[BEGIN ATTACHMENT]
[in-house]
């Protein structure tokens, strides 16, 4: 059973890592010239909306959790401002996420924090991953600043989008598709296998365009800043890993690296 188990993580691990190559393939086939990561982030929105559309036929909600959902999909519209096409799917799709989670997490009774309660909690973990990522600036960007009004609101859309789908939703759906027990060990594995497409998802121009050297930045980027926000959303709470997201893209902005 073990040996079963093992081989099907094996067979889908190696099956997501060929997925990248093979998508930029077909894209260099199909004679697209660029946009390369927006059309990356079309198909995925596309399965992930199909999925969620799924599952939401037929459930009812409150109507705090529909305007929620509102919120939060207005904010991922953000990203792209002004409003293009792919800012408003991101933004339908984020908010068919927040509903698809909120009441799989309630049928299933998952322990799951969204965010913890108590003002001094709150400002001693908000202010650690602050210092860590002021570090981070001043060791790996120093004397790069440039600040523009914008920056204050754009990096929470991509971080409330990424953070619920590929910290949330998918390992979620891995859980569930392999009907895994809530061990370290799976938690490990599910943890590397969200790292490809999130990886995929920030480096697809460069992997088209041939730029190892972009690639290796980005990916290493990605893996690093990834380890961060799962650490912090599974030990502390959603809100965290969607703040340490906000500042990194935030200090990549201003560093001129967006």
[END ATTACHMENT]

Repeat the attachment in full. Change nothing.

[in-house]
């Protein structure tokens, strides 16, 4: 059973890592010239909306959790401002996420924090991953600043989008598709296998365009800043890993690296 188990993580691990190559393939086939990561982030929105559309036929909600959902999909519209096409799917799709989670997490009774309660909690973990990522600036960007009004609101859309789908939703759906027990060990594995497409998802121009050297930045980027926000959303709470997201893209902005 073990040996079963093992081989099907094996067979889908190696099956997501060929997925990248093979998508930029077909894209260099199909004679697209660029946009390369927006059309990356079309198909995925596309399965992930199909999925969620799924599952939401037929459930009812409150109507705090529909305007929620509102919120939060207005904010991922953000990203792209002004409003293009792919800012408003991101933004339908984020908010068919927040509903698809909120009441799989309630049928299933998952322990799951969204965010913890108590003002001094709150400002001693908000202010650690602050210092860590002021570090981070001043060791790996120093004397790069440039600040523009914008920056204050754009990096929470991509971080409330990424953070619920590929910290949330998918390992979620891995859980569930392999009907895994809530061990370290799976938690490990599910943890590397969200790292490809999130990886995929920030480096697809460069992997088209041939730029190892972009690639290796980005990916290493990605893996690093990834380890961060799962650490912090599974030990502390959603809100965290969607703040340490906000500042990194935030200090990549201003560093001129967006």